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The Origin of Cosmic Rays?
September 15, 2013 | University of Delaware

“The origin of cosmic rays in the universe has confounded scientists for decades. But a study by researchers using data from the IceCube Neutrino Observatory at the South Pole reveals new information that may help unravel the longstanding mystery of exactly how and where these high-energy particles are produced.” Quoted from the National Science Foundation press release.


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IceCube Researchers Detect 28 Neutrinos
November 27, 2013 | National Science Foundation
"Researchers with the IceCube Collaboration have [...] observed 28 very high-energy neutrinos that constitute the first solid evidence for astrophysical neutrinos from cosmic accelerators. [...] IceCube is an [...] astrophysical telescope deployed deep in the Antarctic ice (from 1.4 to 2.4 km depth), but looks over the entire universe, detecting neutrinos coming through the Earth from the Northern skies, as well as from around the Southern skies," Quoted from the National Science Foundation press release.

How Cirrus Clouds Form
May 9, 2013 | Oregon State University
"Researchers studying the origin of cirrus clouds have found that these thin, wispy trails of ice crystals are formed primarily on dust particles and some unusual combinations of metal particles – both of which may be influenced by human activities." Quoted from the Oregon State University press release.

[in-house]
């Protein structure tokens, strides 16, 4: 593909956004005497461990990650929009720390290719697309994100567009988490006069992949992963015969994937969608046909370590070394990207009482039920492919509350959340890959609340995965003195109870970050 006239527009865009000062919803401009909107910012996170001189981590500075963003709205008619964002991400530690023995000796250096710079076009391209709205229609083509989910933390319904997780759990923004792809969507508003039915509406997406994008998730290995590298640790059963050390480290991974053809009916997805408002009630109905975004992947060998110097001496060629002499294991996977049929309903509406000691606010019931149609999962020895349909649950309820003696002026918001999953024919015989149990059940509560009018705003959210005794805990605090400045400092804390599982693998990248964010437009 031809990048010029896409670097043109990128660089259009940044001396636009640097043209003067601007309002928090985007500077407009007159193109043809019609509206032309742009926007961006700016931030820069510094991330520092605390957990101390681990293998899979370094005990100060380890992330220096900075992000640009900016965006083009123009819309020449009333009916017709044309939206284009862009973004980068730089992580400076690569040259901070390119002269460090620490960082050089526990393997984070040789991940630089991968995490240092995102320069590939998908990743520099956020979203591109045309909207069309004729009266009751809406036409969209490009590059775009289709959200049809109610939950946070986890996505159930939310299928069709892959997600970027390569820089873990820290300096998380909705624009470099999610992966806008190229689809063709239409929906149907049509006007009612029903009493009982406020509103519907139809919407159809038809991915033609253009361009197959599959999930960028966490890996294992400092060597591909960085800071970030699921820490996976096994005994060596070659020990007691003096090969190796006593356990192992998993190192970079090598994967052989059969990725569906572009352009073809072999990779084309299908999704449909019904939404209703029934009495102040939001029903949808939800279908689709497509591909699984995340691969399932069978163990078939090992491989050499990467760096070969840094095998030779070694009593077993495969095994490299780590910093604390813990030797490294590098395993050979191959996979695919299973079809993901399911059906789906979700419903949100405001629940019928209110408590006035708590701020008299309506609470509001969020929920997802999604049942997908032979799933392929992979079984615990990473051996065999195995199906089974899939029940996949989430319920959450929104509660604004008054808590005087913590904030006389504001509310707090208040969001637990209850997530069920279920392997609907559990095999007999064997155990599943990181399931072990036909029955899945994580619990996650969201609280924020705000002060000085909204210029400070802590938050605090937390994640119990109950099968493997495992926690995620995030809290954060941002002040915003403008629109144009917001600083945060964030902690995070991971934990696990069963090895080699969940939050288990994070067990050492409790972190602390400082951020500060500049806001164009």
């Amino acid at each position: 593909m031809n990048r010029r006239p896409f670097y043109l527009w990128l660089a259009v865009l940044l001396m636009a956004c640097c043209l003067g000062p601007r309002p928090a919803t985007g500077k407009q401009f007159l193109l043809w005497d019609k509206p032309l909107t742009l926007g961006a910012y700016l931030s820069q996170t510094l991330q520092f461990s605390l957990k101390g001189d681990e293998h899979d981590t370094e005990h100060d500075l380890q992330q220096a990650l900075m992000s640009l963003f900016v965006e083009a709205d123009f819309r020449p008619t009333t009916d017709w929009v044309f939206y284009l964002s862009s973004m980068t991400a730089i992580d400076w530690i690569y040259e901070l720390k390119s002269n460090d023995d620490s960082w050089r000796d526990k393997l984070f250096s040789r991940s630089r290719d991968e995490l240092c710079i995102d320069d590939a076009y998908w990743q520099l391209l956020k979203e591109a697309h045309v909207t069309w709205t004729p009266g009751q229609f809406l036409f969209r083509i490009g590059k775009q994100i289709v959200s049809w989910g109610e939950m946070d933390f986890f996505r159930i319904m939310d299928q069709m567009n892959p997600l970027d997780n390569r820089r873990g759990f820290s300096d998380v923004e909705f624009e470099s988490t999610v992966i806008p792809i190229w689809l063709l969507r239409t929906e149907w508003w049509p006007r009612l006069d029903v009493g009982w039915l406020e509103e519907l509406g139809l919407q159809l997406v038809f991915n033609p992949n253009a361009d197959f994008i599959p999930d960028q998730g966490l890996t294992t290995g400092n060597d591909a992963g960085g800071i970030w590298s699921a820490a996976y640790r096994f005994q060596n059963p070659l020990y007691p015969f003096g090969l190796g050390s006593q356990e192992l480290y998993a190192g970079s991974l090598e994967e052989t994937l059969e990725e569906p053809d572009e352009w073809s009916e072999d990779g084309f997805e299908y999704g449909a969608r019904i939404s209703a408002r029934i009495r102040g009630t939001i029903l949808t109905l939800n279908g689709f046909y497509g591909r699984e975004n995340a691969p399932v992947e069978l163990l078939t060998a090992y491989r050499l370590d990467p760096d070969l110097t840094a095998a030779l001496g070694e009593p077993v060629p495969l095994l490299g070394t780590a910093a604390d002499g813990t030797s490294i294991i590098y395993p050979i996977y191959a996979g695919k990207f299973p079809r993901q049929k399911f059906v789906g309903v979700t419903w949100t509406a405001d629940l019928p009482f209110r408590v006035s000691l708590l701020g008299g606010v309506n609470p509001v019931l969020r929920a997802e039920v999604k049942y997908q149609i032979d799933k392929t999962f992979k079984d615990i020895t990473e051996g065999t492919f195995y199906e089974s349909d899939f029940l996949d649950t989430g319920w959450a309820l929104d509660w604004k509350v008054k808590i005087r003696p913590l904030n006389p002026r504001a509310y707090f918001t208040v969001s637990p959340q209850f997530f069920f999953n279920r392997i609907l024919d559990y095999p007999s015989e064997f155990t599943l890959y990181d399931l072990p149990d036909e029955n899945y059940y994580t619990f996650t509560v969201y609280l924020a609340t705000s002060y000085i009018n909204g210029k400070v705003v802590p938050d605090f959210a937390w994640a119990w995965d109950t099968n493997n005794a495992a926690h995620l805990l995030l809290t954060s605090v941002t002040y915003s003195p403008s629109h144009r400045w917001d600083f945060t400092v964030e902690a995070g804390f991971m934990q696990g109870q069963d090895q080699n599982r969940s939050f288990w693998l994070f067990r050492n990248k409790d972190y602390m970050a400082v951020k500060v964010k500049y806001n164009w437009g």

Solar Energy at Night?
January 16, 2014 | University of North Carolina
"Solar energy has long been used as a clean alternative to fossil fuels such as coal and oil, but it could only be harnessed during the day when the sun’s rays were strongest. Researchers led by Tom Meyer at the Energy Frontier Research Center at UNC-Chapel Hill have built a system that converts the sun’s energy not into electricity but hydrogen fuel and stores it for later use, allowing us to power our devices long after the sun goes down." Quoted from the UNC press release.


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